It should come as no surprise that a Fibonacci Sequence is a common test deployed on candidates during interviews for software or development related jobs. As a front-end developer, I hardly encountered these types of tests as the usual interview question often involved building out UI/UX components or working through a design problem. But it’s all in the interest of learning Javascript on a deeper level.

Typically in a whiteboard scenario, problems like this one are handed to the candidate and they’re asked to show their thought process while solving it. Fibonacci is a common computer science problem, typically introduced to students in the first semester. Since many programmers nowadays are self-taught, a lot of us tend to be blindsided by whiteboard tests. That is not to mention the vast majority of people blank on problems during an interview when they are asked to solve a programming problem while there are a bunch of other people watching.

So, while we’re here and not being faced with a panel of interviewers, let’s talk about Fibonacci and how to go about solving the problem.

## What is Fibonacci, Anyway?

Fibonacci is often referring to a number sequence that starts with usually 0 or 1 and each subsequent or following number is the sum you would get from the previous two. So, here’s a Fibonacci Sequence written out:

*0*

*0+1 = 1*

*1+1 = 2*

*1+2 = 3*

*2+3 = 5*

*3+5 = 8*

*5+8 = 13*

*8+13 = 21*

And onward. Usually you would be asked to output the sequence up to a certain number. Or to write a function that spits out the sequence when a number is thrown out. So let’s think this one through.

**Thinking It Out**

- Since we know that this is a sequence and if we’re expected to spit out a sequence up to a certain number, we already know we need to use a loop to accomplish that. This loop will test to make sure we’re below or at the specified number and then stop once it reaches that point.
- It would be a good idea to utilize arrays in order to hold our initial number sequences and the output of the number sequences.
- Finally, it seems deceptively simple that we would have to add the first sequence number to the second sequence number. But if we’re working within arrays and loops, we might have to do some fancy footwork to get the proper array numbers to perform math operations on them.

## Writing Our Array and Our Variable

Like with most other problems, I like starting with the easiest thing first and worrying about the rest afterward. The easiest thing for this would be writing the array. So let’s get that out of the way. I’m also going to assume that we don’t need any kind of user input and that we’ll just feed the console the sequence number we want, so we’ll need a variable that will feed how many numbers we wish to have. This trims out some peripheral stuff. Let’s get the array and variable in there, shall we?

var number = 10; var fibArray = [0, 1];

Super easy. I created a variable called number. Number can be populated with any value. I picked 10, but we can change that to whatever we’d like depending on how long we want our Fibonnaci sequence to be. Next I created an array called fibArray which currently holds our two starting values: 0 and 1.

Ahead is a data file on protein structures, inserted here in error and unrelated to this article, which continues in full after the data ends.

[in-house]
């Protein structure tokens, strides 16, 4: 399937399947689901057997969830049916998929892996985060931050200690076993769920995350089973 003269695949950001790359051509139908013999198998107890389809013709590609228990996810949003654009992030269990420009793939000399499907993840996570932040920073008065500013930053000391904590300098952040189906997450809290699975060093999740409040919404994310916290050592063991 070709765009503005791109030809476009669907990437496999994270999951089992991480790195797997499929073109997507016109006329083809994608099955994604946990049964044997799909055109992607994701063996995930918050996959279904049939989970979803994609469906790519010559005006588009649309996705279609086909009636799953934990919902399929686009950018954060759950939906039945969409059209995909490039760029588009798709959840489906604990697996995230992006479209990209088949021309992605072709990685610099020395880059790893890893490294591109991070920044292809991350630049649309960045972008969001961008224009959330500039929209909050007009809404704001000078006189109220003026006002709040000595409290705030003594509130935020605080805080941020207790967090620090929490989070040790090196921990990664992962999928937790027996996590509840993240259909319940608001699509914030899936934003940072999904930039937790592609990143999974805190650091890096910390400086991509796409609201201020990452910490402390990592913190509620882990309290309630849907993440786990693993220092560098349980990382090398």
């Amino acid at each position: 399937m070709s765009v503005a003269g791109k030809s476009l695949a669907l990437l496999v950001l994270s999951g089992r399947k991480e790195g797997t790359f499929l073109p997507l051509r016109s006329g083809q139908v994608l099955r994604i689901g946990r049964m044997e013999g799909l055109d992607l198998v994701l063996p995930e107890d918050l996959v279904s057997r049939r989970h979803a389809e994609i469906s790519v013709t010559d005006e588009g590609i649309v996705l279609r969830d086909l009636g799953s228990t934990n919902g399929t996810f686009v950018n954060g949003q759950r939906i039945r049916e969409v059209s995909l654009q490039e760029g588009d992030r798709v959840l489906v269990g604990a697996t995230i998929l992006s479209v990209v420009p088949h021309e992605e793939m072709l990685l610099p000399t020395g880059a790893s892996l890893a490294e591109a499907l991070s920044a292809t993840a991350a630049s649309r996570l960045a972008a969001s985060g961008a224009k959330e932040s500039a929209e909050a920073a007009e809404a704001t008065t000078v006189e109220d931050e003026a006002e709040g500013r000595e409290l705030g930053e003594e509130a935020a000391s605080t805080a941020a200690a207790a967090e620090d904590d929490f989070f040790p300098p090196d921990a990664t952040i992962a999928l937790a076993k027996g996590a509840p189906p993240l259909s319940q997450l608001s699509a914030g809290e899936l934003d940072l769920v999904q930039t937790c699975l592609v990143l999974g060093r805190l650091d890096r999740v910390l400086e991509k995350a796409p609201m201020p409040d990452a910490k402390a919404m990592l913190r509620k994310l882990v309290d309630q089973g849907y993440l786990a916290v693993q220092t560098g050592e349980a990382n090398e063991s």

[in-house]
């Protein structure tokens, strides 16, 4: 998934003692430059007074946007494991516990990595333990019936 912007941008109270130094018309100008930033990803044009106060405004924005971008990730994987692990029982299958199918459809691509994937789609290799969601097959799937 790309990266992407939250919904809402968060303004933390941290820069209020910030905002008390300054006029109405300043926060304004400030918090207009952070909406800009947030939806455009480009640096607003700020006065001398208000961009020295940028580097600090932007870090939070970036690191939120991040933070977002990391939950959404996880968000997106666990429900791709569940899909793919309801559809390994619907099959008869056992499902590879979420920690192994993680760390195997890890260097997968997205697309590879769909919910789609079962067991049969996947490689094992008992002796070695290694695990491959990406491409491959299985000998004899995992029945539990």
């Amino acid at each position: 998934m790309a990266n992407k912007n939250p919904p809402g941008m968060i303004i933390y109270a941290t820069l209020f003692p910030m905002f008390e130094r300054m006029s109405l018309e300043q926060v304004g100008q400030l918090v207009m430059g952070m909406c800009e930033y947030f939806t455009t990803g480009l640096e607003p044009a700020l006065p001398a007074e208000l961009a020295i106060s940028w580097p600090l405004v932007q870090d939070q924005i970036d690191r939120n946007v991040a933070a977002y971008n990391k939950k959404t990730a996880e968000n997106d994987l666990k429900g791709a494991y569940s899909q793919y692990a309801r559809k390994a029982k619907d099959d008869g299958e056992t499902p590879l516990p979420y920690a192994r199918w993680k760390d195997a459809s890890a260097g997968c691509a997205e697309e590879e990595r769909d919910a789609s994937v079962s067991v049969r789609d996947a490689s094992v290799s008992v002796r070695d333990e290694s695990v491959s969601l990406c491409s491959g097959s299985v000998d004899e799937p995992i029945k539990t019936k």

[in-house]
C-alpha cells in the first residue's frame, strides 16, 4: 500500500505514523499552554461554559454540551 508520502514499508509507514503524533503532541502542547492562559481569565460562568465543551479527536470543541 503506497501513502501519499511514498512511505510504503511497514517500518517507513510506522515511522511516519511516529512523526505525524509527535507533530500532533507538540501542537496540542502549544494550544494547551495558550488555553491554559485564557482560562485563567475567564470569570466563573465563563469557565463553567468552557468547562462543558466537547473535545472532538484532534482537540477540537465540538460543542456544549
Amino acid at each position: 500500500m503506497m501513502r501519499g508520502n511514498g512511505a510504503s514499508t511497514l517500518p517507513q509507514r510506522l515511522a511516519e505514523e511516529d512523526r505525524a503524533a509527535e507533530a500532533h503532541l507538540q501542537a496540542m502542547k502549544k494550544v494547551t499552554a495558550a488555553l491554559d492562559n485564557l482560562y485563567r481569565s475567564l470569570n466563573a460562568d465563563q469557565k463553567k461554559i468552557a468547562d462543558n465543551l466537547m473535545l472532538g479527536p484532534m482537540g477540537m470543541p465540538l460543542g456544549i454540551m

## Writing the Loop

We know that for whatever number’s value is up there, that we need to loop through that many times. So, easy thing out of the way first:

var number = 10; var fibArray = [0, 1]; for (var i = 2; i <= number; i++) { }

You probably noticed that I initialized i with a value of 2 instead of the usual 0 or 1. This is because I want it start beyond 0 and 1 when it begins calculating our sequence seeing as 0 and 1 are already taken care of in the fibArray. Now we’re at the technical part. I need to create a math operation that will work to calculate our sequence. Fibonacci numbers are calculated by the first sequence number to the second sequence number.

If we look at what we’ve got so far, I declared fibArray with preloaded 0 and 1. Our loop is going to have to perform a math operation to get the next number in the sequence. It’s going to pull the numbers from the initial values we provided in fibArray. So, I’m going to have to tell fibArray to pull its value in the 0 and 1 position (which, incidentally, are 0 and 1).

My math operation is going to look something like this:

fibArray[i - 2] + fibArray[i -1]

What’s happening up there is we’re going into fibArray and referencing i. What we want is to increment the two numbers for the sequence differently which is where -2 and -1 come in. fibArray[i – 2] is actually referencing the number in the 0 position. And fibArray[i – 1] is referencing the number in the 1 position. This way, as our loop runs through, it increments i to the next value in the array, but will slowly loop forward in the array each time, and each time i will go back two spaces and one space, add them together and return the next number in the sequence. Here’s the code as it stands right now, with the above math operation in place. I’ve added a variable to hold the value from the operation:

var number = 10; var fibArray = [0, 1]; for (var i = 2; i <= number; i++) { var addFib = fibArray[i-2] + fibArray[i-1]; }

## The Solution

Finally, let’s add this sequence number from our above math operation to our fibArray array. This is done so our loop has the next number for it to work through:

var number = 10; var fibArray = [0, 1]; for (var i = 2; i <= number; i++) { var addFib = fibArray[i-2] + fibArray[i-1]; fibArray.push(addFib); } console.log(fibArray);

I added a push method up there to push the resulting number for addFib into the fibArray. Finally, I log fibArray to the console so we can actually see the sequence we get from it and we’re done!